An Overview of Early ISD History

The story of ISD begins on the Mississippi River in 1838 when Senator Orville H. Browning from Quincy, Illinois, was traveling on a steamboat. He was impressed by a fellow traveler who was an educated Deaf man from Kentucky. Browning knew that Illinois did not offer educational opportunities for its deaf citizens and decided to pursue the issue in the Senate. On February 23, 1839, Governor Carlin signed Browning’s bill creating the Illinois Asylum for the Education of the Deaf and Dumb. Abraham Lincoln was one of the supporters of the bill. Soon thereafter, a board of trustees was appointed. The men on the board were distinguished citizens. One had been the previous governor of Illinois, an Illinois Senator, and member of the U.S. Congress; one served as Attorney General, Secretary of State, and a member of the Illinois Supreme Court.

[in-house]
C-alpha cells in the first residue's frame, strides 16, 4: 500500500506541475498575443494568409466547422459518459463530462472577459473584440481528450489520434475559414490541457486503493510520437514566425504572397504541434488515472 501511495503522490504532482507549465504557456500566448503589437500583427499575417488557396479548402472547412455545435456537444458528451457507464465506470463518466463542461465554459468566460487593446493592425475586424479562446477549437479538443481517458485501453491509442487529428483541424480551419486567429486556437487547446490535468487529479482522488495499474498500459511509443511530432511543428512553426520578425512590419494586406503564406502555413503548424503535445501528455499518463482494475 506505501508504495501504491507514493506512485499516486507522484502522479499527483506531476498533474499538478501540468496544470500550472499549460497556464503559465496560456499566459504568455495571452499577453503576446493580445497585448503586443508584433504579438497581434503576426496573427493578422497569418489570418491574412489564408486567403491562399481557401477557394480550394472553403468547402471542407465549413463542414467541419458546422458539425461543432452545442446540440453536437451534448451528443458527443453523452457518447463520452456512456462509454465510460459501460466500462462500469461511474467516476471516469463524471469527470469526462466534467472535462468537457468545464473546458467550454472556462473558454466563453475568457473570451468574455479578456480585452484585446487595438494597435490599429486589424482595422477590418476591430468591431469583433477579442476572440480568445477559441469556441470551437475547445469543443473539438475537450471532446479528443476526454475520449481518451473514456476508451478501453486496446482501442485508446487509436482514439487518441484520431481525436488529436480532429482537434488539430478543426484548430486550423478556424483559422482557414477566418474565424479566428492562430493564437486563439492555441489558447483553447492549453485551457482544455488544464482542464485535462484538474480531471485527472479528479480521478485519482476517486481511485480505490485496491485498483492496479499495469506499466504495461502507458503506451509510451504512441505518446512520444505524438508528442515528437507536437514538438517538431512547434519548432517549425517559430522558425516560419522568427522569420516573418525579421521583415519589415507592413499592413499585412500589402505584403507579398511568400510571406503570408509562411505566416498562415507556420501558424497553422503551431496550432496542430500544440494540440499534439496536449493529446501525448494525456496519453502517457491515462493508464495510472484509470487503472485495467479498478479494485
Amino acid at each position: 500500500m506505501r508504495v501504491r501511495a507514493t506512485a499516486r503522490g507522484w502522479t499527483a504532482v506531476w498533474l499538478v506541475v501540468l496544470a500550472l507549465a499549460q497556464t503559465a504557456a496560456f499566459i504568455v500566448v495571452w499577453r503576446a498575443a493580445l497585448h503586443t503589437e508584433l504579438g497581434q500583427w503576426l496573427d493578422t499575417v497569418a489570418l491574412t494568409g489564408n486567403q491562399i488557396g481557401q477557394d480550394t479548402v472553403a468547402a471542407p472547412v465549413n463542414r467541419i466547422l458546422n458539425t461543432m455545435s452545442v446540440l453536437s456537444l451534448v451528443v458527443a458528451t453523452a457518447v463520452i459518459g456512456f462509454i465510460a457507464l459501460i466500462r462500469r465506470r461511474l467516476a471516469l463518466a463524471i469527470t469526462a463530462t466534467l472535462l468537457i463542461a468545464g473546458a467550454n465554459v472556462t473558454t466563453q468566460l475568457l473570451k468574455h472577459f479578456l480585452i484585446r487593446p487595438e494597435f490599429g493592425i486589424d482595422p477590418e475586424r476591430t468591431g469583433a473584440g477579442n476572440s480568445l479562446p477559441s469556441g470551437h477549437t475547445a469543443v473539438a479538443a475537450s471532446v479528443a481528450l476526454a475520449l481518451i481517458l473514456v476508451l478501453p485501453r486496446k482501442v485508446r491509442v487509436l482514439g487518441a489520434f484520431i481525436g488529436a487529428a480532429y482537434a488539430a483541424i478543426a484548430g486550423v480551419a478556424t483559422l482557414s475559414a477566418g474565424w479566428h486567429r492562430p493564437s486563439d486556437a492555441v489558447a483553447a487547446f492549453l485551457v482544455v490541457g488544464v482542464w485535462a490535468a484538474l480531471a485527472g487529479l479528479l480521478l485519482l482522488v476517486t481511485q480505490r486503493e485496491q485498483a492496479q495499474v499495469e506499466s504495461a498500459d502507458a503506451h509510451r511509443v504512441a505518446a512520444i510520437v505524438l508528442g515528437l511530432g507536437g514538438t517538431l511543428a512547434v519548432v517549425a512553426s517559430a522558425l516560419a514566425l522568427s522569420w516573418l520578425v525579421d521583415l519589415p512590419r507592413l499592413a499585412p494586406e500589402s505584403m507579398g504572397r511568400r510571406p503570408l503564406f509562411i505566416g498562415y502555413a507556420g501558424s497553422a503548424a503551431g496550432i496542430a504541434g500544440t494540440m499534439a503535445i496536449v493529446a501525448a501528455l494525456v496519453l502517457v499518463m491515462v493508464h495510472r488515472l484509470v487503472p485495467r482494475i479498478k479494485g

The first superintendent and teacher was Thomas Officer who had been a teacher at the Ohio Institution. The first two students admitted to the school were Joseph M. Driskell, age 14, from Pleasant Valley and Susan Lovejoy, age 26, from Tremont. School officially opened with four students on January 26, 1846. When ISD opened for its second term on September 17, 1846, 14 students were present. Eight of the students had deaf relatives, and five of the 14 students eventually married someone who had attended ISD.

The first permanent teacher hired was Nathan Totten, a graduate of the New York Institution for the Deaf. His wife, Mary Totten, was ISD’s first matron. Mary had attended the American School for the Deaf in 1817 when it first opened. Thomas H. Gallaudet and Laurent Clerc were the teachers at that time. Mary’s best friend at school was Alice Cogswell.

By Mickey Jones, Ph.D.
January 29, 2014